People will return to their offices five days a week within the next two years, according to a think tank.
Working from home has become the norm during the pandemic and the UK is likely to move to a hybrid of working from home and at the office as it recovers from the pandemic.
However, some experts believe the country will return to pre-Covid working patterns within the next couple of years.
“I expect we will see three or four days a week in the office as the UK recovers,” Paul Swinney, director of policy and research at think tank Centre for Cities, told Radio 5 Live’s Wake Up to Money programme.
“Over the longer term, I’m quite hopeful that we will see people return five days a week.”
Mr Swinney said one of the benefits of being in the office was “having interactions with other people, coming up with new ideas and sharing information,” which he argued had to happen organically, rather than by people scheduling meetings.
He added: “If you’re in the office on a Monday but someone else is in the office on a Wednesday, then you’re starting to miss out. Or, if your colleague is in the office and having a meeting with your boss and you’re not there, all of a sudden that changes the dynamic again.”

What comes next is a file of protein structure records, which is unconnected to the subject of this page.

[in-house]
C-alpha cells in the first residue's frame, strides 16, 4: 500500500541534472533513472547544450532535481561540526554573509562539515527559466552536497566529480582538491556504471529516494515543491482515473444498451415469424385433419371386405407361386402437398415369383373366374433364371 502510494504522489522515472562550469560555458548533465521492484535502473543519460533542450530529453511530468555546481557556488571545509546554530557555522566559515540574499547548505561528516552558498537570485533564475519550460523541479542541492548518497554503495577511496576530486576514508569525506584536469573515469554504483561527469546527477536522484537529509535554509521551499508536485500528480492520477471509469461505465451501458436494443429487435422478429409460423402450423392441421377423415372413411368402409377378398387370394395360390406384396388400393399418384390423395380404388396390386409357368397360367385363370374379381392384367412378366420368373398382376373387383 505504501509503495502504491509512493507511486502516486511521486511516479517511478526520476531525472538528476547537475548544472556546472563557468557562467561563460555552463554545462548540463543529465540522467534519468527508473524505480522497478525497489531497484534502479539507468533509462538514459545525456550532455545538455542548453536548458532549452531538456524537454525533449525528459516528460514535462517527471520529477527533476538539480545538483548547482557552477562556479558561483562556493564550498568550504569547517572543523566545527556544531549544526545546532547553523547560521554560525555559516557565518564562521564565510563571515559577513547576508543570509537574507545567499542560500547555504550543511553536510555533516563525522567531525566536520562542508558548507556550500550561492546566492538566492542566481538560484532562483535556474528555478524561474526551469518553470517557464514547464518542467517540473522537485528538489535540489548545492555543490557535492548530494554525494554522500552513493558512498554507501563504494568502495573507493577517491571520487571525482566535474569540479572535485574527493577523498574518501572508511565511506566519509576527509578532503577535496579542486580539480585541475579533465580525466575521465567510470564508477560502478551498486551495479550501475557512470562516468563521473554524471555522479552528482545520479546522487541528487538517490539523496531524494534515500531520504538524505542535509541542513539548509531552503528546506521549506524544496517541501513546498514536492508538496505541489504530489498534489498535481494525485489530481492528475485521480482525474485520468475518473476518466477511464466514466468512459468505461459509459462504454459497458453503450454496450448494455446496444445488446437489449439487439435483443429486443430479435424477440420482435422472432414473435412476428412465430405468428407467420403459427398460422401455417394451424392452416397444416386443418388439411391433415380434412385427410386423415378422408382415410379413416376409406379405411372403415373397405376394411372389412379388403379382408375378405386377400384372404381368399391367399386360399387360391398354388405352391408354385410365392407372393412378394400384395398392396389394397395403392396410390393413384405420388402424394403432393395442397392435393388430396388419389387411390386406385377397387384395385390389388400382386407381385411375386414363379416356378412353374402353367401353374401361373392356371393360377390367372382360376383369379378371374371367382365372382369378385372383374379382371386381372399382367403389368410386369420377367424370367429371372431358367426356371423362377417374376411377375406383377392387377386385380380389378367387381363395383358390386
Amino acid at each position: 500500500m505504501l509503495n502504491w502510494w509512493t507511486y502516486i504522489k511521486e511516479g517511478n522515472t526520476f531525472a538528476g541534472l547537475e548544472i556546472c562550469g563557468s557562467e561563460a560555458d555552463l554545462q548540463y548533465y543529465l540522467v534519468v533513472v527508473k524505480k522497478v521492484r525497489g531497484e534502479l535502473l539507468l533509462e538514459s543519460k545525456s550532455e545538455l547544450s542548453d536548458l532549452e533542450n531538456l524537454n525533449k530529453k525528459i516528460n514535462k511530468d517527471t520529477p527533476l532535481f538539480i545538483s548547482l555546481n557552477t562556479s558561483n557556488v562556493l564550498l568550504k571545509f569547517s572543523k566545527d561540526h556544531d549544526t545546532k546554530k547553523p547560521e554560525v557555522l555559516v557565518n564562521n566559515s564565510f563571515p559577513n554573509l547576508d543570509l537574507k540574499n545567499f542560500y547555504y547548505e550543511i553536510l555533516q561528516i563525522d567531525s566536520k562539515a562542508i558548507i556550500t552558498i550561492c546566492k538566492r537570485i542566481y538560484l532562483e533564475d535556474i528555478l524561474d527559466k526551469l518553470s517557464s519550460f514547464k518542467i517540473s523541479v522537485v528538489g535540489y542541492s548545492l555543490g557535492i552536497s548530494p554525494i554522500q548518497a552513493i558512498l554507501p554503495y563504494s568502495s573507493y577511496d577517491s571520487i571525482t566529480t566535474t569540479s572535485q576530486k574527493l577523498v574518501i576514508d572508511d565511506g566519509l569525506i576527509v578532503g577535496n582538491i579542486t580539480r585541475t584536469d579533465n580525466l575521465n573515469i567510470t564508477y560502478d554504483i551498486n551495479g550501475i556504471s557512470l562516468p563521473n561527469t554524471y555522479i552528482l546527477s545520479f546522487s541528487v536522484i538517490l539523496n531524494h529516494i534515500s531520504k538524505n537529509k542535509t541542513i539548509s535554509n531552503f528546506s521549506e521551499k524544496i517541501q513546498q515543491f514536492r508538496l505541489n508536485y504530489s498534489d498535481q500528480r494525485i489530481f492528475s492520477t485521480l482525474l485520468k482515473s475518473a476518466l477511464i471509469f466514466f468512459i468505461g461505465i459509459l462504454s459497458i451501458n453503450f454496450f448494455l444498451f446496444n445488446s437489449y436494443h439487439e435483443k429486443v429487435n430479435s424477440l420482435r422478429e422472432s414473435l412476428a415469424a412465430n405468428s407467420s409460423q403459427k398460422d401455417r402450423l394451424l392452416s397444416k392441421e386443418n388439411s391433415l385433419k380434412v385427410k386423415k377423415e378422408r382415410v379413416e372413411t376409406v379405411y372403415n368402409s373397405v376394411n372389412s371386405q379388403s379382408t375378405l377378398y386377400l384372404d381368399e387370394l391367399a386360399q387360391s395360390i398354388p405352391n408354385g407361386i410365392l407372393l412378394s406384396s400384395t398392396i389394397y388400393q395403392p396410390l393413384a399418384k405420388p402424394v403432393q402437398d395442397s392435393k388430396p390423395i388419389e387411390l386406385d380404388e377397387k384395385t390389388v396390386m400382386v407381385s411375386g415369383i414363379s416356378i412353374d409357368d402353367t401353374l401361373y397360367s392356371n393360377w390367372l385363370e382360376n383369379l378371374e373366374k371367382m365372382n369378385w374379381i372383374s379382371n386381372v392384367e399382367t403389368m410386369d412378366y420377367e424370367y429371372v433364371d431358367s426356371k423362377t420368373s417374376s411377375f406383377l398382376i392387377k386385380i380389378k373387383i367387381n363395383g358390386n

People who can work from home are currently advised to do so, but the advice is likely to change if the government continues with its plan to end all social distancing restrictions on 21 June.
While most people did not work from home in 2020, the proportion of workers who did more than doubled during the pandemic, according to Office for National Statistics data published in May.
Another consequence of the pandemic has been an “unprecedented demand” for flexible office services, as more businesses adopt hybrid working.
“We’ve had really strong take-up. People want flexible terms,” Jessica Bowles, director of strategy at commercial property developer Bruntwood, told the BBC.
“What’s interesting is that it’s corporates wanting to do that as well as small businesses and SMEs.”
It comes as the TUC warned that a move towards increased numbers of people working from home could lead to “a new class divide”.
The union umbrella group said those who have been able to work from home during the pandemic may find it easier to achieve more flexible working in the future, while others have fewer options.
The TUC report argued employers should offer a range of different types of flexibility, not just working from home, citing job share arrangements, flexitime, term time-only hours and annualised or compressed hours – all of which it said will allow people to fit other commitments such as childcare around their work.